Essay on Behaviour Management

Words: 1626
Pages: 7

This essay will compare and contrast two theories of behaviour management by Carl Rogers and BF Skinner and argue ways in which one of these theories could be implemented for a particular context and practice. Roger’s theory is based on a humanistic approach, while Skinner’s theory takes a behaviourist approach; each theory has both benefits and shortcomings. Their views form opposite ends of the learning spectrum. These theories will be examined as their respective works address the underlying issue of how children learn to behave.

This essay will also discuss the advantages of teachers creating a positive and happy learning environment in the classroom. Teachers need to carefully plan a behaviour management theory/model that
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An inclusive school will genuinely adapt and change to create equal opportunities for all its students, as well as respecting differences.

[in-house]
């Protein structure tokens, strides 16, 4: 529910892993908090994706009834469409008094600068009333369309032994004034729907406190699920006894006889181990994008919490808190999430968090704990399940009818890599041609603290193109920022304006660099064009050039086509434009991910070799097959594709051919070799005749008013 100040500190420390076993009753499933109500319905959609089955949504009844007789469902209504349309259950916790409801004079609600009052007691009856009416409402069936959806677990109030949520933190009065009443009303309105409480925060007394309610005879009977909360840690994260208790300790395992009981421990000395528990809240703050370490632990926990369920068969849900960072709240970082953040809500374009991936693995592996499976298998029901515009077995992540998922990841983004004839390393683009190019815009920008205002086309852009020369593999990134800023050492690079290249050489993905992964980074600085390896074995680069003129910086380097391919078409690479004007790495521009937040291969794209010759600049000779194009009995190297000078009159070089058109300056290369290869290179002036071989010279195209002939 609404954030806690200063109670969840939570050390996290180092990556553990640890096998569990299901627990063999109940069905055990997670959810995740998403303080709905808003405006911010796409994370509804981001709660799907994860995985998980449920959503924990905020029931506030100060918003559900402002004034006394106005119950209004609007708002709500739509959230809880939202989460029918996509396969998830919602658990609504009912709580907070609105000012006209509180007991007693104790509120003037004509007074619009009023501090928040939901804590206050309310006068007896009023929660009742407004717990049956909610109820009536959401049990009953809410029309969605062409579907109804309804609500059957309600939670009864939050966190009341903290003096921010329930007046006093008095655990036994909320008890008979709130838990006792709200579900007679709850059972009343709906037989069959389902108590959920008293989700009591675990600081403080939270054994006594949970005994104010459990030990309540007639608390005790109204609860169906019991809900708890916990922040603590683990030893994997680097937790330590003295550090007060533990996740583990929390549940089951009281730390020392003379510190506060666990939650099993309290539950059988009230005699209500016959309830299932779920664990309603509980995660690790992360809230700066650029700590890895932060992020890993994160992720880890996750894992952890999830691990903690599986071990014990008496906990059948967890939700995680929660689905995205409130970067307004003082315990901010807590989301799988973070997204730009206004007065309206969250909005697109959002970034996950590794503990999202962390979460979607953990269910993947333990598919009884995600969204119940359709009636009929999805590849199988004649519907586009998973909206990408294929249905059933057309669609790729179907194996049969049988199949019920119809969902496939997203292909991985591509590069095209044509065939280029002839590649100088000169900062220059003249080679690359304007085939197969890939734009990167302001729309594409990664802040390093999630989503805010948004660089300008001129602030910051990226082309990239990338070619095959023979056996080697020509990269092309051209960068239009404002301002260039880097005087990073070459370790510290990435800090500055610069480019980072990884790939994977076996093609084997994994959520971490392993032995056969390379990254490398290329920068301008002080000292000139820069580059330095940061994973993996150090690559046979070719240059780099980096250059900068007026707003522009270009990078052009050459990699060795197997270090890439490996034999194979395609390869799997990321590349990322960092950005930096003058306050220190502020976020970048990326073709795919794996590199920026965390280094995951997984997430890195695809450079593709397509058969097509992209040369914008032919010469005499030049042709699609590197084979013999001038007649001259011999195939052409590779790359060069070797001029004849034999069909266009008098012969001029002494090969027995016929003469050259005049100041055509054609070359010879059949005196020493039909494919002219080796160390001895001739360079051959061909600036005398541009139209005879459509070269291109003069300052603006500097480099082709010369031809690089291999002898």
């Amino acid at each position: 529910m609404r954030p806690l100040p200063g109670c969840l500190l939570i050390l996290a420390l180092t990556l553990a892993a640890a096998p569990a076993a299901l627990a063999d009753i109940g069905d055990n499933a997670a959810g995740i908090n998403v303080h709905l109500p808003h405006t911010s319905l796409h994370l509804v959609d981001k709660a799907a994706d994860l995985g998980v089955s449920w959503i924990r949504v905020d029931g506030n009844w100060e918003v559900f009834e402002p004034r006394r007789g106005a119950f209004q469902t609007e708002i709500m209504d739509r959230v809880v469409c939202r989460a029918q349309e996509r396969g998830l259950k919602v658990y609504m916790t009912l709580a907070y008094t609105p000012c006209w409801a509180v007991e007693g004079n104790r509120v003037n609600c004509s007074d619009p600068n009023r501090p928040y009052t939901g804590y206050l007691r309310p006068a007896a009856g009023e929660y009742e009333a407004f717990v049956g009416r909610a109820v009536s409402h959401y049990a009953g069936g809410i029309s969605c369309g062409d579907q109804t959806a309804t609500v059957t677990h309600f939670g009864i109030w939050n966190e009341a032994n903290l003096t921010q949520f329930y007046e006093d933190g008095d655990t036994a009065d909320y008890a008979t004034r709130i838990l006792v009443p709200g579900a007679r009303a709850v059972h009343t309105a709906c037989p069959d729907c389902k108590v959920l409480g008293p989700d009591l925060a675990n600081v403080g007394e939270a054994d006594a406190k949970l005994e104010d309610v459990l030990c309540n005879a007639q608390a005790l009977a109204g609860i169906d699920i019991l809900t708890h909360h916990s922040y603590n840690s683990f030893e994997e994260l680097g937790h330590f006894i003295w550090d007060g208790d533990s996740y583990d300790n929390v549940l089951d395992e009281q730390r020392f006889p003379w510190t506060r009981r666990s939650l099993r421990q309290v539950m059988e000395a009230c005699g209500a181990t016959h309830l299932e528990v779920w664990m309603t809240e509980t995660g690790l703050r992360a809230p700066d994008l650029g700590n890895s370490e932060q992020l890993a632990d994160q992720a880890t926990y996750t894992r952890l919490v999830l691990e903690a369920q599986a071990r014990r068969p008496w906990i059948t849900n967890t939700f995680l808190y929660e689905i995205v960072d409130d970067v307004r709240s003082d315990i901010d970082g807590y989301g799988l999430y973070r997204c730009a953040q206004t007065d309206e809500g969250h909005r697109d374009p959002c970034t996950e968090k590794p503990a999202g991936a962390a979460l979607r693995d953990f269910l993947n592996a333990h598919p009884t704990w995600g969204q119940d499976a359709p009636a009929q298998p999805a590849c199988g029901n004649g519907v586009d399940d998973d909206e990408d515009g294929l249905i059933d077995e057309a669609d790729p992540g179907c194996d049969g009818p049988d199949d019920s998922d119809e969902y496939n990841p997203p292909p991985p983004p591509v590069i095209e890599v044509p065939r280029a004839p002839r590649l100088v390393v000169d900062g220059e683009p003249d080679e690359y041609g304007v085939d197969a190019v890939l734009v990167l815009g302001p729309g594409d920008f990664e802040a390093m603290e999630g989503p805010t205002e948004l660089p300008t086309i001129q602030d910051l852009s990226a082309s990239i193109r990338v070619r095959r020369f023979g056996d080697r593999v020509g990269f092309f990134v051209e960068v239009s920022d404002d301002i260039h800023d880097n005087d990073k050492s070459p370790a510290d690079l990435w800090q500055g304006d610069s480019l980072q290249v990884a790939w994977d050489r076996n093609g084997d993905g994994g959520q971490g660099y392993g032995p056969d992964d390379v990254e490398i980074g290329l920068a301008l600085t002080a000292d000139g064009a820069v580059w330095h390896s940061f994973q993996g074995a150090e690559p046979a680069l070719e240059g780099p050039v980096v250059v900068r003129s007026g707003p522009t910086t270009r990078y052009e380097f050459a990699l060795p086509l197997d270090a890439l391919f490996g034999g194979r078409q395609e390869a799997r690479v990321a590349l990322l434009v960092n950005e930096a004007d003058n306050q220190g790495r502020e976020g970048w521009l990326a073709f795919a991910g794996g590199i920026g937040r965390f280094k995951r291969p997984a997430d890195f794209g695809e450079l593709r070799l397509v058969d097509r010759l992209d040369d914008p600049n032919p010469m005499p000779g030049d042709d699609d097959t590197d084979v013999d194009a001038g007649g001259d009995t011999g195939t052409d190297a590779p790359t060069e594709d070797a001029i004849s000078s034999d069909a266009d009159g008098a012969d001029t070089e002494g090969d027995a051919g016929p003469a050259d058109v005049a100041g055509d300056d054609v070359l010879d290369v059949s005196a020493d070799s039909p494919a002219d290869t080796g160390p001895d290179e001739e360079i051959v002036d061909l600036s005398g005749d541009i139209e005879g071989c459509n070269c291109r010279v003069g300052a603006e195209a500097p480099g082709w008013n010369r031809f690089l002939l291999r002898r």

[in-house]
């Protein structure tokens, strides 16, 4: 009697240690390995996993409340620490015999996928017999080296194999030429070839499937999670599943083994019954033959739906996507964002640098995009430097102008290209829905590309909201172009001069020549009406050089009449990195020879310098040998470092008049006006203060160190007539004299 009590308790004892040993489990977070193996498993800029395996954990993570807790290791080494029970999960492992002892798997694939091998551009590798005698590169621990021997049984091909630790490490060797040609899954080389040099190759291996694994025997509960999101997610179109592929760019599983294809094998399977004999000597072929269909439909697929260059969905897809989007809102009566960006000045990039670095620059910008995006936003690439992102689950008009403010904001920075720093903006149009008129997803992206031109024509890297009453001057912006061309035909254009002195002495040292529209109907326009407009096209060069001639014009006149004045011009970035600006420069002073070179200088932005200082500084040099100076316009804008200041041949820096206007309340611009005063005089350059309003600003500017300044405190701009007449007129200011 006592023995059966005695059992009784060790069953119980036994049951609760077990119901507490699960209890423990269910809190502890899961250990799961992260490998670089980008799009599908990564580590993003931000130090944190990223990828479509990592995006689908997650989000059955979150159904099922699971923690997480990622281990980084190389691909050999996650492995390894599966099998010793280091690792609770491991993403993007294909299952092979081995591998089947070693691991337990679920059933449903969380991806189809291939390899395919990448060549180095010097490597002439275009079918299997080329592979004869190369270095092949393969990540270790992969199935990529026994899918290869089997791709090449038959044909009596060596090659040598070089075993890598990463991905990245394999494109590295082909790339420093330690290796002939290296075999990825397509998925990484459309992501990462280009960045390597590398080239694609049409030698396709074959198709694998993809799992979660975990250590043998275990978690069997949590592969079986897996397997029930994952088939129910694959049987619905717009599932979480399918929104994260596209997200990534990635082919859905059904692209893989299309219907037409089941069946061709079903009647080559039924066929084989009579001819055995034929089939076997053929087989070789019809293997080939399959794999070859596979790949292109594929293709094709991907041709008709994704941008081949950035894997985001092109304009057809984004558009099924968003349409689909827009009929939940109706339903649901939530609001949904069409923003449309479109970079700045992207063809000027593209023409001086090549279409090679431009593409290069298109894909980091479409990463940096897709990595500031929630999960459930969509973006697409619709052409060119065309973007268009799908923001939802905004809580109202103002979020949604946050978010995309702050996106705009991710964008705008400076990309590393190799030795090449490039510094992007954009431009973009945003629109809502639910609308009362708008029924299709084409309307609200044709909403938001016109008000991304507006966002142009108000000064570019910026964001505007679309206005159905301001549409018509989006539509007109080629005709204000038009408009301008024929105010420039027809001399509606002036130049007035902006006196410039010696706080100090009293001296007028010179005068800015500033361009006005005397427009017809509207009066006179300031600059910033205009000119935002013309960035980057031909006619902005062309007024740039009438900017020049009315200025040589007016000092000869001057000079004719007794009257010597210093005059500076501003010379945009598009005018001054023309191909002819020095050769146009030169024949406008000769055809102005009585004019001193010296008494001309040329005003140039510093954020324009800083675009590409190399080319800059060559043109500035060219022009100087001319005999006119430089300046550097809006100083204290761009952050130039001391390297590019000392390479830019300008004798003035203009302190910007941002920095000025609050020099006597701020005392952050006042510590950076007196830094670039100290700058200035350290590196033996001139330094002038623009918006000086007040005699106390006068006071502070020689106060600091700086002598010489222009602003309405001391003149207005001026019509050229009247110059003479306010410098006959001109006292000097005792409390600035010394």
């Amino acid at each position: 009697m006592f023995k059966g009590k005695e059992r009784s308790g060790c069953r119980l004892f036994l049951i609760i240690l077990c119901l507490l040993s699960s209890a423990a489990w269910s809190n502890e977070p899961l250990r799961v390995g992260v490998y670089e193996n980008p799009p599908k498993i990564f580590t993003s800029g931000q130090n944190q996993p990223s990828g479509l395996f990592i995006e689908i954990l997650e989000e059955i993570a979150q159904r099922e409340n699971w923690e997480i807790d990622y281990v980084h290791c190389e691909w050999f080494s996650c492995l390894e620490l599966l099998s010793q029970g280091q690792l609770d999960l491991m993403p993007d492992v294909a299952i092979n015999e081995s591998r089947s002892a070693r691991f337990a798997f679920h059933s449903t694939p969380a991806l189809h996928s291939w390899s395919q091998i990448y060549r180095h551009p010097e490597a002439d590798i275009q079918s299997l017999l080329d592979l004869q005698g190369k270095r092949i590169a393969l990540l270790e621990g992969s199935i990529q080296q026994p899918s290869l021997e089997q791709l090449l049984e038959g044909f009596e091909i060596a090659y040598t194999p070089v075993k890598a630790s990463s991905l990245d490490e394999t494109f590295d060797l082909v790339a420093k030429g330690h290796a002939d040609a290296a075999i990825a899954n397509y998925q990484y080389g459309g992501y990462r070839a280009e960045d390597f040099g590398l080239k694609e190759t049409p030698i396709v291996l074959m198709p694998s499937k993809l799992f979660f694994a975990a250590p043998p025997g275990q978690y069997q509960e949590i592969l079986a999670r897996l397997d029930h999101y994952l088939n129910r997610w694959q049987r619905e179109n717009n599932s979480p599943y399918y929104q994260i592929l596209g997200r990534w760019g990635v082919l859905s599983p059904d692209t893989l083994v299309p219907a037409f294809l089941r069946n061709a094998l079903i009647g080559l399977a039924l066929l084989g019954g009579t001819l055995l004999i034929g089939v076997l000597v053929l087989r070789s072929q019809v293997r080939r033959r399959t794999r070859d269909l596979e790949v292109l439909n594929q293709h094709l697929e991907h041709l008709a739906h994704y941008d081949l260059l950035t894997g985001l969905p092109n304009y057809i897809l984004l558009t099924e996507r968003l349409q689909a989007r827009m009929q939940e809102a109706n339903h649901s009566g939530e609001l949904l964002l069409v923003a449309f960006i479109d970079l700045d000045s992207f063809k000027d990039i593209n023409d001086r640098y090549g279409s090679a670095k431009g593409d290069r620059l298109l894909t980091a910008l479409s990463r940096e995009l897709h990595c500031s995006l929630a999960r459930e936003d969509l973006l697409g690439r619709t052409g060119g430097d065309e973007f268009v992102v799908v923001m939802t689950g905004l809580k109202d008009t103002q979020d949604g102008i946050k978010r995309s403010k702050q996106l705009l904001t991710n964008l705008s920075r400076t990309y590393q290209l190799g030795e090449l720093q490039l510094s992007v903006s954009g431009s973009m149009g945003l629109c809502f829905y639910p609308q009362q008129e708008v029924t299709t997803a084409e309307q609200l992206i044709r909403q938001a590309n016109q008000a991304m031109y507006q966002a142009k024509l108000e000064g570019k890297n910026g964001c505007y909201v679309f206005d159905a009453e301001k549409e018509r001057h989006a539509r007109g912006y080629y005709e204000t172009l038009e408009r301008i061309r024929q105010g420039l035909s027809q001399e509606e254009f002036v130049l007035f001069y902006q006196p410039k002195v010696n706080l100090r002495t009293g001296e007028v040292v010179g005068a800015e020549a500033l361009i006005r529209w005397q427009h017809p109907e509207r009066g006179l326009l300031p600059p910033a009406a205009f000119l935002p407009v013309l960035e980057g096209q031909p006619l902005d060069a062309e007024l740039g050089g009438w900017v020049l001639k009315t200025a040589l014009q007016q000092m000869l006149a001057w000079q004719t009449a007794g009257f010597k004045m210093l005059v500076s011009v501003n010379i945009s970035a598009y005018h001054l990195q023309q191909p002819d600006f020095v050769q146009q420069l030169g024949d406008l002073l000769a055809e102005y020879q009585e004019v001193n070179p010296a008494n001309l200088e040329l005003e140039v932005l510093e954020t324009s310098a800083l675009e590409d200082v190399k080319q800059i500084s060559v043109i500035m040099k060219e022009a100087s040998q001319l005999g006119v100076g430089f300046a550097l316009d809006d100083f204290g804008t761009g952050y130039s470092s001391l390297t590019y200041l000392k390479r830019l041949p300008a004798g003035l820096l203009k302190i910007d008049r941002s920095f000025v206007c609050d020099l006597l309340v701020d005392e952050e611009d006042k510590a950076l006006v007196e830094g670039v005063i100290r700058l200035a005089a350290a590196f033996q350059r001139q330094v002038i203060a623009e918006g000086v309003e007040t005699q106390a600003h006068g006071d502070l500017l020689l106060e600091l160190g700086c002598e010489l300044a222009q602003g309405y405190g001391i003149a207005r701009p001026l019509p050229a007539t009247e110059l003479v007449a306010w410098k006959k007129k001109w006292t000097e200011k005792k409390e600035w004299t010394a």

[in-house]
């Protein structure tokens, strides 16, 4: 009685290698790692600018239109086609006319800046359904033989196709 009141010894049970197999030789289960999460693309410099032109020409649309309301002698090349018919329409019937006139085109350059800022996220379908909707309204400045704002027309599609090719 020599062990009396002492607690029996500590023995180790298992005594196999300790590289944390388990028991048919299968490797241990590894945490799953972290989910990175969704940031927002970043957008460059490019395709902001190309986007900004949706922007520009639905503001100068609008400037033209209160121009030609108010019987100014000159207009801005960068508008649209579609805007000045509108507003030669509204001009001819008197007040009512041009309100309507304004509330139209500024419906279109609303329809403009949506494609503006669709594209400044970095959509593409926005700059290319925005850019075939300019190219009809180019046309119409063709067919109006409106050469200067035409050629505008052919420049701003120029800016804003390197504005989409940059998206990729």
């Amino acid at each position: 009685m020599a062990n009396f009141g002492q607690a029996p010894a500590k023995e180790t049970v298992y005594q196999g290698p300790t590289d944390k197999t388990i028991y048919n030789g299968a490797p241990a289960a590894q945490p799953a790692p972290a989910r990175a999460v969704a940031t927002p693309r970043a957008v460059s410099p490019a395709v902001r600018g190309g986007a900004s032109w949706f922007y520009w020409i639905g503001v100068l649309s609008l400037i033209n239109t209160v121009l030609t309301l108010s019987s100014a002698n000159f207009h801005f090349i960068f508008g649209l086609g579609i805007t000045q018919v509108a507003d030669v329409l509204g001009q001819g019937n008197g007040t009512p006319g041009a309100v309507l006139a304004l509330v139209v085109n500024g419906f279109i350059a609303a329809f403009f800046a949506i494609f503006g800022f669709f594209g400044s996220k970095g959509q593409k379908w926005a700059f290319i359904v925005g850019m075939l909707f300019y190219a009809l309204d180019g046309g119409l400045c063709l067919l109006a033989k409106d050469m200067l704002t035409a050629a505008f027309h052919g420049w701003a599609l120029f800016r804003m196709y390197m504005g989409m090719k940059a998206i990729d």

My personal behaviour management philosophy correlates most closely to Carl Rogers’ humanist theory. I work at Emanuel School, a Jewish independent school in Sydney in a middle primary context. It is a Year K-12 academically focussed school with high standards expected of both students and teachers. At Emanuel School there is a formal disciplinary procedure, including: teacher-student discussions, warnings, teacher managed consequences and lunch and after-school detentions (2011, Emanuel School).

While planning for the practicum to be undertaken as part of this unit, I intend to familiarise myself with the skills to successfully put this humanist theory into practice. I will use encouragement to engage and hopefully improve the learning outcomes for my students. Further, Arthur-Kelly, Lyons, Butterfield, & Gordon (2006) add a prerequisite to the success of the planning phase is to have a clear understanding of your philosophy of learning and teaching, and your theoretical approach and model of classroom management.

There are various strategies in relation to applying a theory into practice. Edwards & Watts (2004) describe: an aligned approach, where you embrace one or more